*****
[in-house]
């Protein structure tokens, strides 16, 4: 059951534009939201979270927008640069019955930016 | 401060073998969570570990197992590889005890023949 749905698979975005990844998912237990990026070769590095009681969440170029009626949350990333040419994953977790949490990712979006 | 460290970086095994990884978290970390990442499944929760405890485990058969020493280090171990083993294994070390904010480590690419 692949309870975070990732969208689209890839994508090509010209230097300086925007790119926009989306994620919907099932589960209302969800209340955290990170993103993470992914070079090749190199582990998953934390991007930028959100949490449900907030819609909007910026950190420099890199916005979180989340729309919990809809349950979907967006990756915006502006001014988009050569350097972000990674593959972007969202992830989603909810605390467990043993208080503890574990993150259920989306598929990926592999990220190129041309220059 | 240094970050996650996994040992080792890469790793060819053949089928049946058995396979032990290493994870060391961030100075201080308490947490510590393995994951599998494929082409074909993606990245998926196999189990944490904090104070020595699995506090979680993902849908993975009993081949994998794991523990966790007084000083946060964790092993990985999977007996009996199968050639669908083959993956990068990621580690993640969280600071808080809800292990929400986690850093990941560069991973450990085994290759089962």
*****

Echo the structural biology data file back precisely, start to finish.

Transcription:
[in-house]
């Protein structure tokens, strides 16, 4: 059951534009939201979270927008640069019955930016 | 401060073998969570570990197992590889005890023949 749905698979975005990844998912237990990026070769590095009681969440170029009626949350990333040419994953977790949490990712979006 | 460290970086095994990884978290970390990442499944929760405890485990058969020493280090171990083993294994070390904010480590690419 692949309870975070990732969208689209890839994508090509010209230097300086925007790119926009989306994620919907099932589960209302969800209340955290990170993103993470992914070079090749190199582990998953934390991007930028959100949490449900907030819609909007910026950190420099890199916005979180989340729309919990809809349950979907967006990756915006502006001014988009050569350097972000990674593959972007969202992830989603909810605390467990043993208080503890574990993150259920989306598929990926592999990220190129041309220059 | 240094970050996650996994040992080792890469790793060819053949089928049946058995396979032990290493994870060391961030100075201080308490947490510590393995994951599998494929082409074909993606990245998926196999189990944490904090104070020595699995506090979680993902849908993975009993081949994998794991523990966790007084000083946060964790092993990985999977007996009996199968050639669908083959993956990068990621580690993640969280600071808080809800292990929400986690850093990941560069991973450990085994290759089962």